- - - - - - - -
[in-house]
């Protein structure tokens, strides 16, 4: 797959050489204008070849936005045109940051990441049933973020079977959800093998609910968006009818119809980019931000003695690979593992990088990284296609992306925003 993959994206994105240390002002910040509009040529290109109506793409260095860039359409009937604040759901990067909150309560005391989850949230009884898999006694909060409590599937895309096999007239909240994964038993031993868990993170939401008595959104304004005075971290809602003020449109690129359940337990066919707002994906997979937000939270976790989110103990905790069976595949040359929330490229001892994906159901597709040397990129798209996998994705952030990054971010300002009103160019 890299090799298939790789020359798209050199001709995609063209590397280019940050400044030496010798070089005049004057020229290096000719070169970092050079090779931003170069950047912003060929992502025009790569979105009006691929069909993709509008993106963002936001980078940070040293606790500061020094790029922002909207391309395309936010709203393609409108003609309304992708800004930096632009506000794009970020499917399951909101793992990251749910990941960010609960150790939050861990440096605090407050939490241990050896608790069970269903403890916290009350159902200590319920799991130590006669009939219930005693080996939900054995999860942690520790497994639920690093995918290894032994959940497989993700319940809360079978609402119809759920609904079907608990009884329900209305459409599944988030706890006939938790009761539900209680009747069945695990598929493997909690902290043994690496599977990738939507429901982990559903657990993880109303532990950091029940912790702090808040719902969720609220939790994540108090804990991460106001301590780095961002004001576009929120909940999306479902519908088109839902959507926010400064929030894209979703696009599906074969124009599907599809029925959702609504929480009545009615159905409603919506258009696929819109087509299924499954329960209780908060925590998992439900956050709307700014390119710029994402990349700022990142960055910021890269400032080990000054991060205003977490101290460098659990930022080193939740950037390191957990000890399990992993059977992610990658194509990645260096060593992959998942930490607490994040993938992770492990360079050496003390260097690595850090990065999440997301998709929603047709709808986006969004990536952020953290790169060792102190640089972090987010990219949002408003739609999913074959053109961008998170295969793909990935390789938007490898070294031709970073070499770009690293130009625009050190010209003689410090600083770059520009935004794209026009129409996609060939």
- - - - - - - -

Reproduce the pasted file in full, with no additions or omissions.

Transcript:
[in-house]
């Protein structure tokens, strides 16, 4: 797959050489204008070849936005045109940051990441049933973020079977959800093998609910968006009818119809980019931000003695690979593992990088990284296609992306925003 993959994206994105240390002002910040509009040529290109109506793409260095860039359409009937604040759901990067909150309560005391989850949230009884898999006694909060409590599937895309096999007239909240994964038993031993868990993170939401008595959104304004005075971290809602003020449109690129359940337990066919707002994906997979937000939270976790989110103990905790069976595949040359929330490229001892994906159901597709040397990129798209996998994705952030990054971010300002009103160019 890299090799298939790789020359798209050199001709995609063209590397280019940050400044030496010798070089005049004057020229290096000719070169970092050079090779931003170069950047912003060929992502025009790569979105009006691929069909993709509008993106963002936001980078940070040293606790500061020094790029922002909207391309395309936010709203393609409108003609309304992708800004930096632009506000794009970020499917399951909101793992990251749910990941960010609960150790939050861990440096605090407050939490241990050896608790069970269903403890916290009350159902200590319920799991130590006669009939219930005693080996939900054995999860942690520790497994639920690093995918290894032994959940497989993700319940809360079978609402119809759920609904079907608990009884329900209305459409599944988030706890006939938790009761539900209680009747069945695990598929493997909690902290043994690496599977990738939507429901982990559903657990993880109303532990950091029940912790702090808040719902969720609220939790994540108090804990991460106001301590780095961002004001576009929120909940999306479902519908088109839902959507926010400064929030894209979703696009599906074969124009599907599809029925959702609504929480009545009615159905409603919506258009696929819109087509299924499954329960209780908060925590998992439900956050709307700014390119710029994402990349700022990142960055910021890269400032080990000054991060205003977490101290460098659990930022080193939740950037390191957990000890399990992993059977992610990658194509990645260096060593992959998942930490607490994040993938992770492990360079050496003390260097690595850090990065999440997301998709929603047709709808986006969004990536952020953290790169060792102190640089972090987010990219949002408003739609999913074959053109961008998170295969793909990935390789938007490898070294031709970073070499770009690293130009625009050190010209003689410090600083770059520009935004794209026009129409996609060939």